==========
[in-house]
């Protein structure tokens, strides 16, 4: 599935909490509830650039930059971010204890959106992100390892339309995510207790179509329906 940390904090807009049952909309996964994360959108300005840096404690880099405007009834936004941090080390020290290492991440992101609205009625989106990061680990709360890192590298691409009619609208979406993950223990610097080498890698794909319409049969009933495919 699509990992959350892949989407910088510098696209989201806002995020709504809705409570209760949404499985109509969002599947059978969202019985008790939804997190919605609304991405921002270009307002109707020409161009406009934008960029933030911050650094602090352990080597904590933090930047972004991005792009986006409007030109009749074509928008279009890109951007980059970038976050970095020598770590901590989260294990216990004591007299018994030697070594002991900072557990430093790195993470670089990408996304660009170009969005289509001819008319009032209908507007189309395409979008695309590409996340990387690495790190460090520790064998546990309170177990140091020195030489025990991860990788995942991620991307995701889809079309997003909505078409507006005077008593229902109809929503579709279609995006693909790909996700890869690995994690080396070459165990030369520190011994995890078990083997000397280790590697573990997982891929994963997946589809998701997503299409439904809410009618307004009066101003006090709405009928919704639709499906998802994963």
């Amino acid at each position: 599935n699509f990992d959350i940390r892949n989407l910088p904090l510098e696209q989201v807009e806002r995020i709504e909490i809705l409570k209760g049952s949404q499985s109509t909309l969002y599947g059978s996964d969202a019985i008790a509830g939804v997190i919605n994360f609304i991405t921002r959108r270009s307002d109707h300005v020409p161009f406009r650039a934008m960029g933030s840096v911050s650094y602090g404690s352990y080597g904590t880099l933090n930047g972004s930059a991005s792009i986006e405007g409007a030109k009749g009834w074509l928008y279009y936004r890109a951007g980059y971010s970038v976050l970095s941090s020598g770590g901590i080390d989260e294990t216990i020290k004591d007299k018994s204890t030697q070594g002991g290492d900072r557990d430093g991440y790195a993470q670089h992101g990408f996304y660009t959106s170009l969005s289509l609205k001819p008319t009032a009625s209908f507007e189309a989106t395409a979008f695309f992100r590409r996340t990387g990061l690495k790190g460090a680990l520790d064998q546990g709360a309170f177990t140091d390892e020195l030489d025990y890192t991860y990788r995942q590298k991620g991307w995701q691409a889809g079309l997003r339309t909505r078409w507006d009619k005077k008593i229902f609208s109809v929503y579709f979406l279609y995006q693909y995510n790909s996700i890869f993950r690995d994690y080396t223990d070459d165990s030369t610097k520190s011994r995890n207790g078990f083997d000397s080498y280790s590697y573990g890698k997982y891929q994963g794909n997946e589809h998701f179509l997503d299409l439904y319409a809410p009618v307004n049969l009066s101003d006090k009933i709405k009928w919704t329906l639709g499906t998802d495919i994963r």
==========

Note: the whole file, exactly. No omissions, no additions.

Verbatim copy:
[in-house]
């Protein structure tokens, strides 16, 4: 599935909490509830650039930059971010204890959106992100390892339309995510207790179509329906 940390904090807009049952909309996964994360959108300005840096404690880099405007009834936004941090080390020290290492991440992101609205009625989106990061680990709360890192590298691409009619609208979406993950223990610097080498890698794909319409049969009933495919 699509990992959350892949989407910088510098696209989201806002995020709504809705409570209760949404499985109509969002599947059978969202019985008790939804997190919605609304991405921002270009307002109707020409161009406009934008960029933030911050650094602090352990080597904590933090930047972004991005792009986006409007030109009749074509928008279009890109951007980059970038976050970095020598770590901590989260294990216990004591007299018994030697070594002991900072557990430093790195993470670089990408996304660009170009969005289509001819008319009032209908507007189309395409979008695309590409996340990387690495790190460090520790064998546990309170177990140091020195030489025990991860990788995942991620991307995701889809079309997003909505078409507006005077008593229902109809929503579709279609995006693909790909996700890869690995994690080396070459165990030369520190011994995890078990083997000397280790590697573990997982891929994963997946589809998701997503299409439904809410009618307004009066101003006090709405009928919704639709499906998802994963």
């Amino acid at each position: 599935n699509f990992d959350i940390r892949n989407l910088p904090l510098e696209q989201v807009e806002r995020i709504e909490i809705l409570k209760g049952s949404q499985s109509t909309l969002y599947g059978s996964d969202a019985i008790a509830g939804v997190i919605n994360f609304i991405t921002r959108r270009s307002d109707h300005v020409p161009f406009r650039a934008m960029g933030s840096v911050s650094y602090g404690s352990y080597g904590t880099l933090n930047g972004s930059a991005s792009i986006e405007g409007a030109k009749g009834w074509l928008y279009y936004r890109a951007g980059y971010s970038v976050l970095s941090s020598g770590g901590i080390d989260e294990t216990i020290k004591d007299k018994s204890t030697q070594g002991g290492d900072r557990d430093g991440y790195a993470q670089h992101g990408f996304y660009t959106s170009l969005s289509l609205k001819p008319t009032a009625s209908f507007e189309a989106t395409a979008f695309f992100r590409r996340t990387g990061l690495k790190g460090a680990l520790d064998q546990g709360a309170f177990t140091d390892e020195l030489d025990y890192t991860y990788r995942q590298k991620g991307w995701q691409a889809g079309l997003r339309t909505r078409w507006d009619k005077k008593i229902f609208s109809v929503y579709f979406l279609y995006q693909y995510n790909s996700i890869f993950r690995d994690y080396t223990d070459d165990s030369t610097k520190s011994r995890n207790g078990f083997d000397s080498y280790s590697y573990g890698k997982y891929q994963g794909n997946e589809h998701f179509l997503d299409l439904y319409a809410p009618v307004n049969l009066s101003d006090k009933i709405k009928w919704t329906l639709g499906t998802d495919i994963r």